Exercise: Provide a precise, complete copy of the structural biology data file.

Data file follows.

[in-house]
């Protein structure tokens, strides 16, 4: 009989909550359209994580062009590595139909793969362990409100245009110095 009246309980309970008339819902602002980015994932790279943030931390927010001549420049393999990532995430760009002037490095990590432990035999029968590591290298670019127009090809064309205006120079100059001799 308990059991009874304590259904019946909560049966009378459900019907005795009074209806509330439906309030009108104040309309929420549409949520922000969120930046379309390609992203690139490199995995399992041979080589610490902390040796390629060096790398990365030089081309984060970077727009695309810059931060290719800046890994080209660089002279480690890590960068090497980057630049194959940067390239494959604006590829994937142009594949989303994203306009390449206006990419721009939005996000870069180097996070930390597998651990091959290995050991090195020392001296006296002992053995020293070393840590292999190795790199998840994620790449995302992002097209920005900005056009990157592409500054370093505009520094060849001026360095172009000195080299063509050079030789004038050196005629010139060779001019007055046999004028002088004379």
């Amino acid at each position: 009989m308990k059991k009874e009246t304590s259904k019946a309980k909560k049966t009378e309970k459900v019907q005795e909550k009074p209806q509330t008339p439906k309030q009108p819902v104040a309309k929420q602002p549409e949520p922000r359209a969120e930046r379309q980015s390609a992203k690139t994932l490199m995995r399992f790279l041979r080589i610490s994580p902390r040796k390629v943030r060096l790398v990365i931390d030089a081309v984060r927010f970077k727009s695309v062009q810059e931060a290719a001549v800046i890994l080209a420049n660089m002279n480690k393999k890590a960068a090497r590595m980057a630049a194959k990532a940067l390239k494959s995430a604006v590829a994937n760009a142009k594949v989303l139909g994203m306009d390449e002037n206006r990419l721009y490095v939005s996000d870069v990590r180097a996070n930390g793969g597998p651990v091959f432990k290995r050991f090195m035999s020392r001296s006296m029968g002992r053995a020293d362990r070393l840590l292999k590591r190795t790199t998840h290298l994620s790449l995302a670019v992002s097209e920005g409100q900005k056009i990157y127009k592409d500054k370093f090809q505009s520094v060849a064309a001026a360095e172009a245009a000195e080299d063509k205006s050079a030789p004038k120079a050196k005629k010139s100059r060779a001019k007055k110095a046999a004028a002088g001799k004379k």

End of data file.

[in-house]
């Protein structure tokens, strides 16, 4: 009989909550359209994580062009590595139909793969362990409100245009110095 009246309980309970008339819902602002980015994932790279943030931390927010001549420049393999990532995430760009002037490095990590432990035999029968590591290298670019127009090809064309205006120079100059001799 308990059991009874304590259904019946909560049966009378459900019907005795009074209806509330439906309030009108104040309309929420549409949520922000969120930046379309390609992203690139490199995995399992041979080589610490902390040796390629060096790398990365030089081309984060970077727009695309810059931060290719800046890994080209660089002279480690890590960068090497980057630049194959940067390239494959604006590829994937142009594949989303994203306009390449206006990419721009939005996000870069180097996070930390597998651990091959290995050991090195020392001296006296002992053995020293070393840590292999190795790199998840994620790449995302992002097209920005900005056009990157592409500054370093505009520094060849001026360095172009000195080299063509050079030789004038050196005629010139060779001019007055046999004028002088004379």
């Amino acid at each position: 009989m308990k059991k009874e009246t304590s259904k019946a309980k909560k049966t009378e309970k459900v019907q005795e909550k009074p209806q509330t008339p439906k309030q009108p819902v104040a309309k929420q602002p549409e949520p922000r359209a969120e930046r379309q980015s390609a992203k690139t994932l490199m995995r399992f790279l041979r080589i610490s994580p902390r040796k390629v943030r060096l790398v990365i931390d030089a081309v984060r927010f970077k727009s695309v062009q810059e931060a290719a001549v800046i890994l080209a420049n660089m002279n480690k393999k890590a960068a090497r590595m980057a630049a194959k990532a940067l390239k494959s995430a604006v590829a994937n760009a142009k594949v989303l139909g994203m306009d390449e002037n206006r990419l721009y490095v939005s996000d870069v990590r180097a996070n930390g793969g597998p651990v091959f432990k290995r050991f090195m035999s020392r001296s006296m029968g002992r053995a020293d362990r070393l840590l292999k590591r190795t790199t998840h290298l994620s790449l995302a670019v992002s097209e920005g409100q900005k056009i990157y127009k592409d500054k370093f090809q505009s520094v060849a064309a001026a360095e172009a245009a000195e080299d063509k205006s050079a030789p004038k120079a050196k005629k010139s100059r060779a001019k007055k110095a046999a004028a002088g001799k004379k």